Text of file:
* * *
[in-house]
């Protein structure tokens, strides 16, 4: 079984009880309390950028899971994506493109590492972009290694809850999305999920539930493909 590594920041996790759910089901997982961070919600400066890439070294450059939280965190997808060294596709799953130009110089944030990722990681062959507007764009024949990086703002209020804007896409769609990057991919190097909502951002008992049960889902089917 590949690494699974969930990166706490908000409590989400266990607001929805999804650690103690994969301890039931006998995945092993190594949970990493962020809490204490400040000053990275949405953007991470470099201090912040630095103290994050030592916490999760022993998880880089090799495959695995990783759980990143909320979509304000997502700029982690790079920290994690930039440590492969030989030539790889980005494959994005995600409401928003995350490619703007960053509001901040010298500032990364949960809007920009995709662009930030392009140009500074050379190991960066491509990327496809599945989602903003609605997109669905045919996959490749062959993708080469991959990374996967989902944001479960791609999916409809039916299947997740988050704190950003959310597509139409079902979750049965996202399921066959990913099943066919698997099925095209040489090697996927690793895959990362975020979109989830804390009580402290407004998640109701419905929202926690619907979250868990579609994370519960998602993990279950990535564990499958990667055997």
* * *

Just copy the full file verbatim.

[in-house]
């Protein structure tokens, strides 16, 4: 079984009880309390950028899971994506493109590492972009290694809850999305999920539930493909 590594920041996790759910089901997982961070919600400066890439070294450059939280965190997808060294596709799953130009110089944030990722990681062959507007764009024949990086703002209020804007896409769609990057991919190097909502951002008992049960889902089917 590949690494699974969930990166706490908000409590989400266990607001929805999804650690103690994969301890039931006998995945092993190594949970990493962020809490204490400040000053990275949405953007991470470099201090912040630095103290994050030592916490999760022993998880880089090799495959695995990783759980990143909320979509304000997502700029982690790079920290994690930039440590492969030989030539790889980005494959994005995600409401928003995350490619703007960053509001901040010298500032990364949960809007920009995709662009930030392009140009500074050379190991960066491509990327496809599945989602903003609605997109669905045919996959490749062959993708080469991959990374996967989902944001479960791609999916409809039916299947997740988050704190950003959310597509139409079902979750049965996202399921066959990913099943066919698997099925095209040489090697996927690793895959990362975020979109989830804390009580402290407004998640109701419905929202926690619907979250868990579609994370519960998602993990279950990535564990499958990667055997």